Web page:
On the other hand, the patient complained of persistent subjective vertigo and occipital area headache. The severity of these symptoms became milder but then stayed the same after the small improvement. Thus, additional radiologic evaluation consisting of diffusion weighted MRI and magnetic resonance angiography was conducted. Subacute, isolated nodular infarction on the left side and a 3.2×2.7 mm dissecting aneurysm in the proximal part of the left posterior inferior cerebellar artery (PICA) were found (Fig. 4). Medications including anticoagulants and antihyperlipidemic agents were additionally prescribed, and the patient was discharged after 4 days of additional observation because vertigo and the occipital area headache had completely resolved.

Discussion

This patient was misdiagnosed as having acute VN on the right side, because of observations of SN toward the left side, positive HIT on the right side, negative findings on diffusion weighted MRI and CTA, no audiologic symptoms, and negative neurologic results.
Among patients who visit emergency rooms complaining of acute vertigo, 0.7-3.2% have central origin vertigo [7]. In this case, the first diffusion weighted brain MRI showed a negative result, but the follow-up brain MRI obtained 5 days after onset of initial symptoms finally showed a left isolated nodular infarction.
This patient complained of a sustained occipital headache that did not respond to medical treatment. It has been noted that severe occipital headaches, dysarthria or dysmetria, are common symptoms of a PICA infarct [5]. Even in patients with benign paroxysmal positional vertigo, a severe headache can justify radiological imaging, in the same way that abnormal cranial nerve findings and visual disturbances can also justify an MRI [8]. In addition, the failure of fixation suppression on a caloric test was also later observed. Thus, in the emergency room, brain CT imaging and a diffusion weighted brain MRI were obtained in order to rule out the possibility of central vestibulopathy. However, all of the initial radiologic findings were normal.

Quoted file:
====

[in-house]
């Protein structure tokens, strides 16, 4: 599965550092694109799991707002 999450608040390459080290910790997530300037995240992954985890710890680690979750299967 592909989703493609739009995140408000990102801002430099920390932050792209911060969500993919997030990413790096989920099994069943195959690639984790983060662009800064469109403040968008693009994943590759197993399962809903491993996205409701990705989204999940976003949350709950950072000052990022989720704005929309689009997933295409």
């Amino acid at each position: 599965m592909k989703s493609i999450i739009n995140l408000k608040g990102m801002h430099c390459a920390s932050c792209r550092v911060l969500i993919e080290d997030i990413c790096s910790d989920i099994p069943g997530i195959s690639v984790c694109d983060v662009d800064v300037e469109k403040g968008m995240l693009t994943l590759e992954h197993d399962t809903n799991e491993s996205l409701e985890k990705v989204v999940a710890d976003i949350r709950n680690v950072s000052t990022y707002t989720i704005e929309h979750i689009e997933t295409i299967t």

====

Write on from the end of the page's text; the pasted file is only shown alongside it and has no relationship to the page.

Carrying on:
A cerebellar nodulus is supplied in a multiple fashion by the medial side of the PICA and anterior inferior cerebellar artery and superior cerebellar artery [9]. Thus, isolated nodular infarction is very rare because of the abundant blood supply to the cerebellar nodulus. Through a literature review, the authors found that twelve cases of isolated nodular infarction had been reported during 2004-2018 (Table 1). In addition, a dissecting aneurysm of the PICA was reported to be associated with cerebellar infarction [10]. Considering these findings together, our patient’s nodular infarct might have been caused by the dissecting aneurysm at the proximal branch of the PICA.
Functionally, a cerebellar nodulus connects the peripheral vestibular system and central vestibular system. Thus, various symptoms ranging from ipsilateral SN, postural vertigo, and apogeotropic postural nystagmus to central signs such as ataxia can occur in cases of cerebellar infarction [9]. The cerebellar nucleus receives afferent fibers mostly from the vestibular nuclei, nucleus prepositus hypoglossi, inferior olivary nucleus, and vestibular nerve, whereas the main efferents project to the vestibular nucleus. In particular, Purkinje fibers, which connect the cerebellar nodulus and vestibular nuclei, deliver an ipsilateral inhibitory component [9].
This patient had a left beating SN and positive HIT on the right side at the initial visit. As the cerebellar nodulus delivers efferent inhibitory signals to ipsilateral vestibular nuclei via Purkinje fibers, loss of inhibition by cerebellar nodular infarction leads to hyperexcitability of the ipsilateral, left vestibular nuclei [9]. The static and dynamic imbalance between the bilateral vestibular nuclei might have resulted in this patient’s initial left beating SN and the positive HIT finding on the right side.
Considering the pathophysiology of the isolated nodular infarct, it would be more natural if this patient had had a right sided caloric weakness resulting from the disinhibition of the left vestibular nuclei. However, a previous review study also reported normal caloric test results, in similar circumstances, contrary to our assumptions [9]. Despite these previous findings, in this case study the patient exhibited a left sided caloric weakness. Because this patient had experienced severe dizziness in the past, we assumed that this finding might be explained by his previous peripheral vestibulopathy, but not by the present isolated nodular infarct.